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To apply for taxation concessions and comply with taxation obligations an association may need to register for an Australian Business Number (ABN). This can be used to:
To apply for an ABN visit the Australian Business Register’s website at www.abr.gov.au. Application forms can also be downloaded from the ATO website or submitted through a tax agent.
Goods and Services Tax (GST) is a broad-based tax of 10 per cent on the sale of most goods, services, real property or other things consumed in Australia.
GST is paid on each transaction in the supply chain. GST-registered businesses are liable to pay the GST on the goods and services they supply, which they generally aim to recover from the buyer. These businesses can also generally claim back the GST they pay on business purchases or supplies as input tax credits. The cost of GST flows along the supply chain and is finally included in the price paid by the end consumer. End consumers can't claim input tax credits.
Associations must register for GST if their annual turnover is $150,000 or more, but can choose to register if their annual turnover is lower. GST concessions are also available to not-for-profits who are registered charities with the ACNC, endorsed to receive GST concessions and organisations registered as deductible gift recipients.
More information on GST concessions and how to register for GST can be found on the ATO website.
Fringe Benefits Tax (FBT) is paid on any benefits that an employer provides to their employees outside their salary or their superannuation, such as the use of a work car or phone. If an association provides fringe benefits to its employees, the association may be liable to pay FBT. This is quite separate from income tax, and even if the association is exempt from income tax, it may still incur an FBT liability.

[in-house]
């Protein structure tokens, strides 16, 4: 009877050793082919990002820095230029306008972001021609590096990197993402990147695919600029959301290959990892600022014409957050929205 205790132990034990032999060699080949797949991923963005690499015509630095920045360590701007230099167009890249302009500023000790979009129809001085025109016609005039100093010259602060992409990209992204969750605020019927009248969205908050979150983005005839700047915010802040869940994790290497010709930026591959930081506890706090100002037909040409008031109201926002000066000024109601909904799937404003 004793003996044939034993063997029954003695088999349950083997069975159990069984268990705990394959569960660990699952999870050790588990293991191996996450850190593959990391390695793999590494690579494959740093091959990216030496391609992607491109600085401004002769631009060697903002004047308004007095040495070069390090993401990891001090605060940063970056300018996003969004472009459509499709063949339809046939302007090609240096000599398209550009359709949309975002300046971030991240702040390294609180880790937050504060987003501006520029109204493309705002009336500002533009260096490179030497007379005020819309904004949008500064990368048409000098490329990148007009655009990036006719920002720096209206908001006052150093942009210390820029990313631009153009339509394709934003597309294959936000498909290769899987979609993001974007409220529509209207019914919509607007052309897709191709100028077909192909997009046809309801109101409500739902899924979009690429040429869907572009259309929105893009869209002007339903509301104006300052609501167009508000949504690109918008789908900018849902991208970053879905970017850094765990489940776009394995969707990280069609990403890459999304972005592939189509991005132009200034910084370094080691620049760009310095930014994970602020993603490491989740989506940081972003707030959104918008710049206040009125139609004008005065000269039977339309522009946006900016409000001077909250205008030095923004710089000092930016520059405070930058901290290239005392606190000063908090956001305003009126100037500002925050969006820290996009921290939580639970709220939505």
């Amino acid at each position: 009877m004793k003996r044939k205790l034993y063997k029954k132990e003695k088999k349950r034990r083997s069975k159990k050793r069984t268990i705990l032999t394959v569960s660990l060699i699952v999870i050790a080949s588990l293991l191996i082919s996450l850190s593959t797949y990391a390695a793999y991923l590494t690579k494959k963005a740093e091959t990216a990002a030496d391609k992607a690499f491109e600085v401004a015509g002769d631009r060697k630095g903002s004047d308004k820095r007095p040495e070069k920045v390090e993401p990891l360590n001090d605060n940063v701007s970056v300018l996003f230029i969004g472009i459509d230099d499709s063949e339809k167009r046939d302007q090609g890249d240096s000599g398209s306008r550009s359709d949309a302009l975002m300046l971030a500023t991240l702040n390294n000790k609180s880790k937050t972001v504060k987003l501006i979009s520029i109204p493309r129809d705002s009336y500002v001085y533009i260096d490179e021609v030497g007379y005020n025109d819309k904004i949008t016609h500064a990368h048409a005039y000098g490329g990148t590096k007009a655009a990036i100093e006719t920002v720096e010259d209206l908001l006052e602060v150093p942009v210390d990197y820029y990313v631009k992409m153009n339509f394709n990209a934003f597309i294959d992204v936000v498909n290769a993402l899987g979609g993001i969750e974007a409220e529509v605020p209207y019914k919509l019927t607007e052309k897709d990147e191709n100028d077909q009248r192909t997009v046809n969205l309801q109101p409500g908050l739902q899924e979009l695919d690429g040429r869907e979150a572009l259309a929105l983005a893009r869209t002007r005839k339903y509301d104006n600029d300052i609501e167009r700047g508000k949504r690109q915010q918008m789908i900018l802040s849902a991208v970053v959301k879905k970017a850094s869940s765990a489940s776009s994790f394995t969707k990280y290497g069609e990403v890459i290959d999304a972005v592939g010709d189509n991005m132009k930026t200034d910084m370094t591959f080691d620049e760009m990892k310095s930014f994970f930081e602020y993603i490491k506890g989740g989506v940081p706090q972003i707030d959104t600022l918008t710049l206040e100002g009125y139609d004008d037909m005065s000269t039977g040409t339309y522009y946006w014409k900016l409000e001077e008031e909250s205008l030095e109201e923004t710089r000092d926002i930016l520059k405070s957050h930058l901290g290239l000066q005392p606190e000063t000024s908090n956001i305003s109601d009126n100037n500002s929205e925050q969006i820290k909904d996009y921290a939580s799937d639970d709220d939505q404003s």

Benefits exceeding the total value of $2000 in an FBT year (which runs from April 1 to March 31) must be reported on an employee’s payment summary. Please note that reimbursing an unpaid volunteer for out-of-pocket expenses does not make them an employee. Generally, benefits provided to volunteers do not attract FBT.
The FBT concessions that will apply to some incorporated associations include an exemption from FBT and the FBT rebate.
Registered charities and associations that are public benevolent institutions or health promotion charities may be eligible for an exemption from FBT. Remember, an association must be endorsed by the ATO as a tax concession charity in order to access the FBT exemption or the FBT rebate.
More information on FBT and how to register may be found on the ATO website.
As well as applying for the tax concessions listed above, charities can apply for DGR status when registering with the ACNC.
All DGRs should review whether they are required to register with the ACNC by following the guidance provided by the ATO. For a short summary, you can also read the ACNC factsheet.
A public benevolent institution (PBI) is a not-for-profit institution set up for the relief of poverty, sickness, suffering, distress, misfortune, disability or helplessness. Some charities will be classified as PBIs. For PBI status, the emphasis is on the provision of a service directly to those people requiring 'benevolent relief' in order to meet their particular needs for example hostels for homeless people, disability support, crisis care and emergency relief services.
Not-for-profit associations that do not provide direct benevolent relief will not be assessed as public benevolent institutions, despite their good deeds.
More detailed information about PBIs in available on the ACNC website.